Recently, I visited Tate Liverpool and the Aliza Nisenbaum free exhibition that is currently being held there. The exhibition, lasting until 5th September, is an incredible collection of portraits that are full of colour and vibrancy.
As soon as you walk in you are met with large paintings, and they are so bold against the white of the walls. The bright colours are joyful and uplifting and are a tribute to the wonderful and varied characters that are her subjects. You get to see the painting process for some of her works and the stories of the people in them through videos placed in the exhibition and descriptions to the side of the pieces.
Aliza Nisenbaum was born in Mexico City in 1977. She takes influence from the Mexican muralist movement and the murals she grew up with. She trained at the School of the Art Institute in Chicago and has been based in New York since 2008.
After volunteering for Tania Bruguera’s Immigrant Movement International in 2012, Nisenbaum switched to figure painting (where the primary subject is a human figure) after around 10 years of working abstractly.
Nisenbaum’s figure paintings are made extra special by the personal connection she builds with the sitters of her pieces. Usually painting people she meets through teaching or community centres, she gets to know their stories and this deeper knowledge shines through in her paintings. She has a clear drive to gather understanding and form a relationship with the person from whom she paints.
From a young adult, Nisenbaum was interested in both art and social work and she went on to begin studies in psychology. I think her interest in human nature and community really come through in the exhibition.
The first painting I came across in my circular route of the exhibition room was a large-scale, group portrait of the underground staff working at Brixton Station and the Victoria Line. In the painting, 15 staff members are boldly translated: each personality emanating from their poses and expressions.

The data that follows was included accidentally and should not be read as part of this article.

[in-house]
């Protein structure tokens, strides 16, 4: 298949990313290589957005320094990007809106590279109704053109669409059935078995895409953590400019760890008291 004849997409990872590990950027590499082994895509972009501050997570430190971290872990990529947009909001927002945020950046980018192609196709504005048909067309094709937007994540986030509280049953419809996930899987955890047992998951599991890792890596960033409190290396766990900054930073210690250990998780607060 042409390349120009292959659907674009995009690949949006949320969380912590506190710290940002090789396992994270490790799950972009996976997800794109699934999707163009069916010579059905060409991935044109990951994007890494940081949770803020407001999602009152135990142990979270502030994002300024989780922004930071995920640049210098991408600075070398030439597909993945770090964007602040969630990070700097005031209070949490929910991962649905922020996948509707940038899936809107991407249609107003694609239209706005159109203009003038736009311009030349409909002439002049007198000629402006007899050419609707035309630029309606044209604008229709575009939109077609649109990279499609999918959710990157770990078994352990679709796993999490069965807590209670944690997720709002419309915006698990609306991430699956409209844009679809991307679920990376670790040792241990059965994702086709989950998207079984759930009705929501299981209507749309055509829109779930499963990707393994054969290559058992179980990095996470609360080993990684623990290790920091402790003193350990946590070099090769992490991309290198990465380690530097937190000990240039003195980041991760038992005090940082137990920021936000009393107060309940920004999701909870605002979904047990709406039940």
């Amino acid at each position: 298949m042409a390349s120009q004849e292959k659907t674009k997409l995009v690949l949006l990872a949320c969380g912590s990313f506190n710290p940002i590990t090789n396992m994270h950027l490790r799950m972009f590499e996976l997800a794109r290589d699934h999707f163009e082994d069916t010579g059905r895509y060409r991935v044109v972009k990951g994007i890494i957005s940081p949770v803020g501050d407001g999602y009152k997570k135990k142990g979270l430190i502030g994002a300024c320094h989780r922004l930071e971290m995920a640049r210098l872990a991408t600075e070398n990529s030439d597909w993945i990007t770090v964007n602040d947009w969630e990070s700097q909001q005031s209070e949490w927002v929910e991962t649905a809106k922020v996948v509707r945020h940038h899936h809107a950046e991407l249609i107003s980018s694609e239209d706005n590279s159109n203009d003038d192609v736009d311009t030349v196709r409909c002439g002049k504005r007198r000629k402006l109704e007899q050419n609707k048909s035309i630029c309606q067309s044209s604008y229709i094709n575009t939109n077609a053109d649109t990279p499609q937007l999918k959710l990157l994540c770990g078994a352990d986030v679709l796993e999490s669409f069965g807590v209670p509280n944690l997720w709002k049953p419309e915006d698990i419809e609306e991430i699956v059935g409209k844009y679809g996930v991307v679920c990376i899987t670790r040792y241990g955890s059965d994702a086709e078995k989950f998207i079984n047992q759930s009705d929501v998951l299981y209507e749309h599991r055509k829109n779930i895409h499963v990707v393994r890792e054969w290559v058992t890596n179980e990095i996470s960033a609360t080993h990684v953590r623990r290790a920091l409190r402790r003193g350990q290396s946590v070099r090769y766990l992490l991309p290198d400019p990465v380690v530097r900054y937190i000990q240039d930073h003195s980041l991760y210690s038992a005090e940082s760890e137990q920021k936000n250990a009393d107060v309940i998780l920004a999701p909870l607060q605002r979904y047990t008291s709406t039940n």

In the process of creating this painting, Nisenbaum firstly gathered the group to see who was friends with whom and how they wanted to be depicted. I suppose this first step helps to capture the group dynamic and the natural way the cohort interacts with one another.
After this, the sitters were individually painted from life. She describes painting from life as an “intimate exchange between the artists and the sitter” in which interesting conversations spark.
What is very striking to me is that the people in the painting felt really appreciated by the piece and valued. One sitter said she felt like “a member of the royal family” and another sitter described the staff not being noticed usually and then suddenly, they’re at the top of Brixton. Nisenbaum says she paints “a variety of populations that maybe wouldn’t get represented otherwise”. I think this group is an example of representing people who haven’t necessarily felt represented or valued like this in the past.
Other paintings in the exhibition include two large group portraits of NHS workers from Merseyside – a commemoration of their amazing work throughout the pandemic. There are also smaller single portraits of NHS workers with flowers next to them, which were painted as expressions of gratitude. For all that they are going through with the pandemic, it is brilliant to see NHS workers being recognised and honoured in this way.
These paintings were done very differently to others as Nisenbaum had to do them remotely, using video chats to get to know the sitters and paint from life!
I really liked the painting of the three women in the community garden in Minneapolis, which is a positive, bright and hopeful work. The group portrait of the Wise Elders portraiture class – that Nisenbaum taught in Minneapolis – also caught my eye. The people in this one are in a formation, displaying their art. It carries a sense of belonging from their shared experience in the portraiture class.
I don’t know how else to describe it other than you can imagine the real people from viewing these paintings: not just what they look like but who they are and how they act. We often think of portraits as stiff and rigidly posed but these are relaxed and informal. They feel candid and honest.
The paintings are uplifting and heart-warming and the exhibition is a must see if you’re in Liverpool!
The exhibition runs from 15 December 2020 – 5 September 2021.